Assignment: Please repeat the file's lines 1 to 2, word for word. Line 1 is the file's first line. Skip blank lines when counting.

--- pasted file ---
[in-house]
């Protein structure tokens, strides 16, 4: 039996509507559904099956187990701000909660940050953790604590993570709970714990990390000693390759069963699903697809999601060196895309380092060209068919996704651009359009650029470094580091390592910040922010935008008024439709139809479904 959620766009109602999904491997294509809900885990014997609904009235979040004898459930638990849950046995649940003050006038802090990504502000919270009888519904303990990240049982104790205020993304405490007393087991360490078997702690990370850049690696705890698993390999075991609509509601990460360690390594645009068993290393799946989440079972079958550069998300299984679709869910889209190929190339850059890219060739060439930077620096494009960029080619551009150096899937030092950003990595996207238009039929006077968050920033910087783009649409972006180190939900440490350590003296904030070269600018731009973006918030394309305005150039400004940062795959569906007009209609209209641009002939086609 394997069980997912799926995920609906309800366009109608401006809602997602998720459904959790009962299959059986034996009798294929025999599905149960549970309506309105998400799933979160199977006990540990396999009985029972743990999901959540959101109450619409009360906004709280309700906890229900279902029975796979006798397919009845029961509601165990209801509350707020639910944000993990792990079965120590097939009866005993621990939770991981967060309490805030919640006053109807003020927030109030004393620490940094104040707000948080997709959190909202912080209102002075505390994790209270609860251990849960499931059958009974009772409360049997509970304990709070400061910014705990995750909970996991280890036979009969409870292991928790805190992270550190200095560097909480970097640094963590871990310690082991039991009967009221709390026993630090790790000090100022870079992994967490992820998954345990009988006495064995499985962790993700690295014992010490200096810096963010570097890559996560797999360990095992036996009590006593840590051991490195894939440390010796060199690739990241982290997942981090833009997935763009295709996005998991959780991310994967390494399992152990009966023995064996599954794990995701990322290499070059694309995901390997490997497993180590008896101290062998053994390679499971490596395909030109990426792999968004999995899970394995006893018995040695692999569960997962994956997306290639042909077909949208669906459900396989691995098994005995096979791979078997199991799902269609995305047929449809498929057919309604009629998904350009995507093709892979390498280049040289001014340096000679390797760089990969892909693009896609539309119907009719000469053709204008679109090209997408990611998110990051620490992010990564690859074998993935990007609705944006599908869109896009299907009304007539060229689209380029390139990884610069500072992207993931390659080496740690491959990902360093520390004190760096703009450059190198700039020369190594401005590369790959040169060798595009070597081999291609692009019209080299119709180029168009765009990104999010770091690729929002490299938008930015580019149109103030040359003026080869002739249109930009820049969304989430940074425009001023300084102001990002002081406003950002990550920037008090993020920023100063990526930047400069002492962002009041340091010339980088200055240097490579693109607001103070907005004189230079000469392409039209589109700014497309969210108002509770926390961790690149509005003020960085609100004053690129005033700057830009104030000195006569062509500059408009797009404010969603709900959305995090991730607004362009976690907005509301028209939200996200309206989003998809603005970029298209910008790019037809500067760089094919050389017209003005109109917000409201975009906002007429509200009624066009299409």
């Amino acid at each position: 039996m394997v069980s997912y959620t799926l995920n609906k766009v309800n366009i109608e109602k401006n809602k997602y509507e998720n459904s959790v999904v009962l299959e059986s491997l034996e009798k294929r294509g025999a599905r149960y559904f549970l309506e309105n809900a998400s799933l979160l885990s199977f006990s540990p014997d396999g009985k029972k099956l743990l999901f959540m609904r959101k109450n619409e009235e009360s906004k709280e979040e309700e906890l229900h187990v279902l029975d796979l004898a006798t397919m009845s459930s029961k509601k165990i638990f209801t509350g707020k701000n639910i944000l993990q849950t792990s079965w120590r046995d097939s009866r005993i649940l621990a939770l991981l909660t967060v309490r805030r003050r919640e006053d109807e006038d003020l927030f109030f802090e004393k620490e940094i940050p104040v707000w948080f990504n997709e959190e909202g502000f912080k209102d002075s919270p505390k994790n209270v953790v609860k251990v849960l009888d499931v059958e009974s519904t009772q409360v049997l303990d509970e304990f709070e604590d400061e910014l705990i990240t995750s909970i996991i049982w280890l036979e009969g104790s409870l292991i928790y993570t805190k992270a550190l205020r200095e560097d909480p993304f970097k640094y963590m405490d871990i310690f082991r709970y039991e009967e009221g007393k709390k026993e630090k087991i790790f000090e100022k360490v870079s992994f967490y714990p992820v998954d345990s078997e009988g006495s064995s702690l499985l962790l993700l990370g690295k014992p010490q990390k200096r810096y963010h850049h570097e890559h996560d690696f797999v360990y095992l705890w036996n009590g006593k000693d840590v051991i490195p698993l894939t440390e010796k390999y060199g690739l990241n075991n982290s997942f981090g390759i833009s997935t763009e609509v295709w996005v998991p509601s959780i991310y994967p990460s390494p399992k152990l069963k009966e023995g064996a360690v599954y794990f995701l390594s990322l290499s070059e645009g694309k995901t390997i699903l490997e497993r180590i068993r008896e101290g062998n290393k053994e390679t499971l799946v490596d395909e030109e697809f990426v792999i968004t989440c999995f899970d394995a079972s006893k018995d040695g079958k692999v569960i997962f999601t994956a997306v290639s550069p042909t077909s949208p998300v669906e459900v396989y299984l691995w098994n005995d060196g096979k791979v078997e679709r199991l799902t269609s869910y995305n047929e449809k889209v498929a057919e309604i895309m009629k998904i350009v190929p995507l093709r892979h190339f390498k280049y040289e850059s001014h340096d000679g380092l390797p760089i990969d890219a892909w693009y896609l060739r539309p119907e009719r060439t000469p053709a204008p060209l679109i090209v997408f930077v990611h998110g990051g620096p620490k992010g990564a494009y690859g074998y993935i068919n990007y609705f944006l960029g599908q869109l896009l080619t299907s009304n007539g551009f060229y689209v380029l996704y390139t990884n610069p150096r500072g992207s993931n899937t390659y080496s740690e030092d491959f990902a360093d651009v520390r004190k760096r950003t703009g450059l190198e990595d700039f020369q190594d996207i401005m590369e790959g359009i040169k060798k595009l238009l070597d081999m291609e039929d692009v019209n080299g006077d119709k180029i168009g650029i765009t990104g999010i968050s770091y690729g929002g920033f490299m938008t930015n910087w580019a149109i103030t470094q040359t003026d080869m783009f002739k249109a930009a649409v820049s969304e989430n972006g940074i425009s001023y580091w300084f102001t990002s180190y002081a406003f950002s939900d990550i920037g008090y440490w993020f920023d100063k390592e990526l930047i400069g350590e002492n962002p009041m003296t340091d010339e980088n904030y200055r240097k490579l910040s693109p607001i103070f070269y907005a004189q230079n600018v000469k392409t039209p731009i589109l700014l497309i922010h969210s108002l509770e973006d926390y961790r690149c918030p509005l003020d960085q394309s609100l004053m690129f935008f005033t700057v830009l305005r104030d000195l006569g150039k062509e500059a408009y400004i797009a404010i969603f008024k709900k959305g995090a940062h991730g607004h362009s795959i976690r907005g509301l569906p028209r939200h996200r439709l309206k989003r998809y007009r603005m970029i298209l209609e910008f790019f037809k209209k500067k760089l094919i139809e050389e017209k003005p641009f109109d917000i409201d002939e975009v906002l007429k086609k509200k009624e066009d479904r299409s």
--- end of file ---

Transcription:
[in-house]
């Protein structure tokens, strides 16, 4: 039996509507559904099956187990701000909660940050953790604590993570709970714990990390000693390759069963699903697809999601060196895309380092060209068919996704651009359009650029470094580091390592910040922010935008008024439709139809479904 959620766009109602999904491997294509809900885990014997609904009235979040004898459930638990849950046995649940003050006038802090990504502000919270009888519904303990990240049982104790205020993304405490007393087991360490078997702690990370850049690696705890698993390999075991609509509601990460360690390594645009068993290393799946989440079972079958550069998300299984679709869910889209190929190339850059890219060739060439930077620096494009960029080619551009150096899937030092950003990595996207238009039929006077968050920033910087783009649409972006180190939900440490350590003296904030070269600018731009973006918030394309305005150039400004940062795959569906007009209609209209641009002939086609 394997069980997912799926995920609906309800366009109608401006809602997602998720459904959790009962299959059986034996009798294929025999599905149960549970309506309105998400799933979160199977006990540990396999009985029972743990999901959540959101109450619409009360906004709280309700906890229900279902029975796979006798397919009845029961509601165990209801509350707020639910944000993990792990079965120590097939009866005993621990939770991981967060309490805030919640006053109807003020927030109030004393620490940094104040707000948080997709959190909202912080209102002075505390994790209270609860251990849960499931059958009974009772409360049997509970304990709070400061910014705990995750909970996991280890036979009969409870292991928790805190992270550190200095560097909480970097640094963590871990310690082991039991009967009221709390026993630090790790000090100022870079992994967490992820998954345990009988006495064995499985962790993700690295014992010490200096810096963010570097890559996560797999360990095992036996009590006593840590051991490195894939440390010796060199690739990241982290997942981090833009997935763009295709996005998991959780991310994967390494399992152990009966023995064996599954794990995701990322290499070059694309995901390997490997497993180590008896101290062998053994390679499971490596395909030109990426792999968004999995899970394995006893018995040695692999569960997962994956997306290639042909077909949208669906459900396989691995098994005995096979791979078997199991799902269609995305047929449809498929057919309604009629998904350009995507093709892979390498280049040289001014340096000679390797760089990969892909693009896609539309119907009719000469053709204008679109090209997408990611998110990051620490992010990564690859074998993935990007609705944006599908869109896009299907009304007539060229689209380029390139990884610069500072992207993931390659080496740690491959990902360093520390004190760096703009450059190198700039020369190594401005590369790959040169060798595009070597081999291609692009019209080299119709180029168009765009990104999010770091690729929002490299938008930015580019149109103030040359003026080869002739249109930009820049969304989430940074425009001023300084102001990002002081406003950002990550920037008090993020920023100063990526930047400069002492962002009041340091010339980088200055240097490579693109607001103070907005004189230079000469392409039209589109700014497309969210108002509770926390961790690149509005003020960085609100004053690129005033700057830009104030000195006569062509500059408009797009404010969603709900959305995090991730607004362009976690907005509301028209939200996200309206989003998809603005970029298209910008790019037809500067760089094919050389017209003005109109917000409201975009906002007429509200009624066009299409």